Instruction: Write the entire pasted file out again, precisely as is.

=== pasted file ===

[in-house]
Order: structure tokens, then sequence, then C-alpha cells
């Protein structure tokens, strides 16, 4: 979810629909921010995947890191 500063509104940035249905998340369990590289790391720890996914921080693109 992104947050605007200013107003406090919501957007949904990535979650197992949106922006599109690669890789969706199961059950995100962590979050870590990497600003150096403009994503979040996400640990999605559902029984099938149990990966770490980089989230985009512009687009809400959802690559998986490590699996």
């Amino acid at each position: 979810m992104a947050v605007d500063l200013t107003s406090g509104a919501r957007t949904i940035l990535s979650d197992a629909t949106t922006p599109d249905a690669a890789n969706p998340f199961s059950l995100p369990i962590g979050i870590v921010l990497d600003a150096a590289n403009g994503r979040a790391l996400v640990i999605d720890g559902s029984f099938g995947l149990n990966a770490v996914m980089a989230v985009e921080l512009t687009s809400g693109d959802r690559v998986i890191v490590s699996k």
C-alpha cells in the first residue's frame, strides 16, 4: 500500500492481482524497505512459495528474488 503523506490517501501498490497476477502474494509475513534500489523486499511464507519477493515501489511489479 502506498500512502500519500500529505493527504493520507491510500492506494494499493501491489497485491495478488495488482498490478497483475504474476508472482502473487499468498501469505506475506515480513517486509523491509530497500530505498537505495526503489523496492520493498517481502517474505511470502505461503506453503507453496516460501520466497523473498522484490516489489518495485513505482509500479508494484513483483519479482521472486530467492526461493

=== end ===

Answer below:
[in-house]
Order: structure tokens, then sequence, then C-alpha cells
């Protein structure tokens, strides 16, 4: 979810629909921010995947890191 500063509104940035249905998340369990590289790391720890996914921080693109 992104947050605007200013107003406090919501957007949904990535979650197992949106922006599109690669890789969706199961059950995100962590979050870590990497600003150096403009994503979040996400640990999605559902029984099938149990990966770490980089989230985009512009687009809400959802690559998986490590699996």
């Amino acid at each position: 979810m992104a947050v605007d500063l200013t107003s406090g509104a919501r957007t949904i940035l990535s979650d197992a629909t949106t922006p599109d249905a690669a890789n969706p998340f199961s059950l995100p369990i962590g979050i870590v921010l990497d600003a150096a590289n403009g994503r979040a790391l996400v640990i999605d720890g559902s029984f099938g995947l149990n990966a770490v996914m980089a989230v985009e921080l512009t687009s809400g693109d959802r690559v998986i890191v490590s699996k």
C-alpha cells in the first residue's frame, strides 16, 4: 500500500492481482524497505512459495528474488 503523506490517501501498490497476477502474494509475513534500489523486499511464507519477493515501489511489479 502506498500512502500519500500529505493527504493520507491510500492506494494499493501491489497485491495478488495488482498490478497483475504474476508472482502473487499468498501469505506475506515480513517486509523491509530497500530505498537505495526503489523496492520493498517481502517474505511470502505461503506453503507453496516460501520466497523473498522484490516489489518495485513505482509500479508494484513483483519479482521472486530467492526461493